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Why it hurts to sell your stuff

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    11 June 2008 | Nature | doi:10.1038/news.2008.886 Why it hurts to sell your stuff Brain-imaging study proves that it s hard to part with the things we own.
    Message 1 of 1 , Jun 15, 2008
      11 June 2008 | Nature | doi:10.1038/news.2008.886

      Why it hurts to sell your stuff

      Brain-imaging study proves that it's hard to part with the things we own.

      Katharine Sanderson

      Once we've bought something, it can take an even higher price to make us let it go.

      Have you ever felt your heart wrench when selling your beaten-up old car, or offered up a formerly prized possession to the voracious hordes on eBay with a hint of sadness?

      If so, you have experienced the 'endowment effect' – in which people value a something more once they possess it. Exactly why this happens is not known. It could be because humans overvalue the positive and ignore the negative associations, or it could be that the thought of losing something is just too much to bear.

      Now, psychologists led by Brian Knutson at Stanford University in Palo Alto, California, have imaged the brain as it struggles with this effect — and have shown that parting with our possessions really does hurt1.
      Fear of loss

      “Selling something you like is painful,” says Scott Rick, who studies emotional responses at the University of Pennsylvania, Philadelphia, and is co-author of the paper, published in the journal Neuron. Their findings suggest that the endowment effect is due to simple anxiety over losing our possessions, rather than any tendency to overvalue it.

      Knutson’s team recreated the endowment effect in the lab. They gave each of their 24 right-handed subjects a gift of two out of six desirable electrical items, and $60 in cash. Volunteers were then presented with a picture of one of the six items, and asked to think either about buying the item or selling it. Four seconds later, they were told a price for the item, and then four seconds later they were given a further four seconds to choose whether to sell or buy the item at that price, depending on whether they were being tested on willingness to buy or sell.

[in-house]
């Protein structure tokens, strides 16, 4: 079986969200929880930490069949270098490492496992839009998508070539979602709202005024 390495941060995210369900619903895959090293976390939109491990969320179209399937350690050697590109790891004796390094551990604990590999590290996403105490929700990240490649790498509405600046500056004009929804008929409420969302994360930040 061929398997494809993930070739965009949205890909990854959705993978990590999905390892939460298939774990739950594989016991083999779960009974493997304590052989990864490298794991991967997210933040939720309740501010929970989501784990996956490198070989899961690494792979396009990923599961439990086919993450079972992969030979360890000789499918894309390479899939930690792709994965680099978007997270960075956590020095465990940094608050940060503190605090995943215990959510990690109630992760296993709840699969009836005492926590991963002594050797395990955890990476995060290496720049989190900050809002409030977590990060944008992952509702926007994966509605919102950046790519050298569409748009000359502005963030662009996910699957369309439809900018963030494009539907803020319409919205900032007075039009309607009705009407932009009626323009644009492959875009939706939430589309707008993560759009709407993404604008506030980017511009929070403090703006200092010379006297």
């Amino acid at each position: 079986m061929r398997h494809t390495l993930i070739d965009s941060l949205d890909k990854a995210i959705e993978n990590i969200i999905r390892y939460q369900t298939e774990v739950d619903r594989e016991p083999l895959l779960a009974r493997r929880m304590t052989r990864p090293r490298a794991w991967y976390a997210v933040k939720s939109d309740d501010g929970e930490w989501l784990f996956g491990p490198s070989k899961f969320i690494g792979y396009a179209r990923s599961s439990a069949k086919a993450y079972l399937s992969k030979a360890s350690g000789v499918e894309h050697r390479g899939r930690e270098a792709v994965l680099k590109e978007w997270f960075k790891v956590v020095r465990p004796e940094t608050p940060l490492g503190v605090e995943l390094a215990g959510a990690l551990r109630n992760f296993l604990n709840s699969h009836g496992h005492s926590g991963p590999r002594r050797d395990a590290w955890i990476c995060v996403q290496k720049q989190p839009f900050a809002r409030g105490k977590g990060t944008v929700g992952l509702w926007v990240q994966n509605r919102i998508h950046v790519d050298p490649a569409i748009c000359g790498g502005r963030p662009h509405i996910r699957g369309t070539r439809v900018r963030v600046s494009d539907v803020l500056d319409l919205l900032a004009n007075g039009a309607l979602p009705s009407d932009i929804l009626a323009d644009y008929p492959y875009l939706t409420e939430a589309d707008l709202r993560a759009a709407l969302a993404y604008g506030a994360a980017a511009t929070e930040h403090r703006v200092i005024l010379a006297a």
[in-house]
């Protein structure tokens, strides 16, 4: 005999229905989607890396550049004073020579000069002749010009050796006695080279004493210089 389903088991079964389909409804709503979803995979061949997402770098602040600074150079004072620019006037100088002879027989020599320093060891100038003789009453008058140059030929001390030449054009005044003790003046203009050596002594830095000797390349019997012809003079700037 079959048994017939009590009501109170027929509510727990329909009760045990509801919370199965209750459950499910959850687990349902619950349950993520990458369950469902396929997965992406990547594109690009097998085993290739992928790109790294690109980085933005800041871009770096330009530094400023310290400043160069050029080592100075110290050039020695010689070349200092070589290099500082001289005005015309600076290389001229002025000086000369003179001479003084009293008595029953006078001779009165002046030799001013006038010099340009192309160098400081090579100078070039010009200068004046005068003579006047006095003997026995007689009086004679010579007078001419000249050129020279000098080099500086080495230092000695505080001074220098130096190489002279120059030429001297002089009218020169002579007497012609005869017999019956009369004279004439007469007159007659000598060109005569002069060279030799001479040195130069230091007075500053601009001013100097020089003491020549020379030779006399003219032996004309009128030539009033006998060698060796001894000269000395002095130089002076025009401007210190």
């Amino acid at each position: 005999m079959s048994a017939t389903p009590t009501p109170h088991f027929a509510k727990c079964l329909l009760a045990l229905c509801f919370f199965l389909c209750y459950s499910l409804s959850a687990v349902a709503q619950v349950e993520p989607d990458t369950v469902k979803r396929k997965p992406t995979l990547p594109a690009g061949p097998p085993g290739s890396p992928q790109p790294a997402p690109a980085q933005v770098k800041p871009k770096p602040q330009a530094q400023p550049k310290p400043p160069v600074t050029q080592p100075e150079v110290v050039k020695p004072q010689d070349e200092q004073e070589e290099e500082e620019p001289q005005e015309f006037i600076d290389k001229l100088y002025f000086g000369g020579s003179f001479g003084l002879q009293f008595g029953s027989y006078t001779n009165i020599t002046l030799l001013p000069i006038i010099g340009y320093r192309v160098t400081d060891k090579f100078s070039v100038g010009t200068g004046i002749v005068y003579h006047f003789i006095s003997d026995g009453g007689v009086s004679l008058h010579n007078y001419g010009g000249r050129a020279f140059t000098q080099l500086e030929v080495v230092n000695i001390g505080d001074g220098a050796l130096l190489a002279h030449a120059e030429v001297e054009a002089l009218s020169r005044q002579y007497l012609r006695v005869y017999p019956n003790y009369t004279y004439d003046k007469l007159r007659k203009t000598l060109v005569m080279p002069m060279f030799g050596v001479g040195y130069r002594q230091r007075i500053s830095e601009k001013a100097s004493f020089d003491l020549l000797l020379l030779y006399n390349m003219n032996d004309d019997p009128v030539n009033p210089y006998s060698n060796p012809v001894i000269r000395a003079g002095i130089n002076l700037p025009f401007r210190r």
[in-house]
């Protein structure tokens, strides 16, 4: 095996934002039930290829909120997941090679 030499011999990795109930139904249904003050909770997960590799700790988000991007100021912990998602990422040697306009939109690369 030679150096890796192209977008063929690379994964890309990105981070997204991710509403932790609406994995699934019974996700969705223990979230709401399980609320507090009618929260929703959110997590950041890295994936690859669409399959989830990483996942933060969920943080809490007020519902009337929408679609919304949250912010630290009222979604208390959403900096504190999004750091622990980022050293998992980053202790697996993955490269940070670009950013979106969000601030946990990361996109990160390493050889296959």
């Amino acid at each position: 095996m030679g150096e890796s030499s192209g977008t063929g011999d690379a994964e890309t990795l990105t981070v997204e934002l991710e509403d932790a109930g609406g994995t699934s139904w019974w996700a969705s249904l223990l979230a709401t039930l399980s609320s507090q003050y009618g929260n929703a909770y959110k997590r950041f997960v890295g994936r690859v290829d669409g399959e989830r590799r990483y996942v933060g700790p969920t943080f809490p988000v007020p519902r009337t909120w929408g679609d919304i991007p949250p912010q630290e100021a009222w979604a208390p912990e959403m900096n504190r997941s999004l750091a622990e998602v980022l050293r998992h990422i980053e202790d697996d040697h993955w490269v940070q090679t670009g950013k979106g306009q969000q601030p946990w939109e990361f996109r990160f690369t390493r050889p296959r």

The endowment effect is alive and well, Knutson and his colleagues found. “We might only pay $35 for an iPod nano, but we won’t sell it for less than $70,” says Rick.

      The tests were run in a magnetic resonance imaging scanner, tracking certain areas of the brain known to be associated with buying and selling. If the reason for the endowment effect came from the products being overvalued by their owners, Knutson’s team expected to see a part of the brain called the nucleus accumbus change during the test. It didn’t, “whether buying or selling, the activation in the nucleus accumbus looked the same”, says Rick.

      But others part of the brain, the insula, which has a role in the experience of pain, and the greater mesial prefrontal cortex became activated when the subjects contemplated selling one of their items. If they had ranked that item as one they particularly liked, the change in the insula was greater.

      According to this research, this is because of loss aversion, says Rick. “It is not because people are overplaying the positive [aspects of a possession].” Rather, we just become attached to objects we own — so much so that it takes a lot to convince us to part with them.

          *
            References
               1. Knutson, B. et al. Neuron 58, 814–822 (2008).


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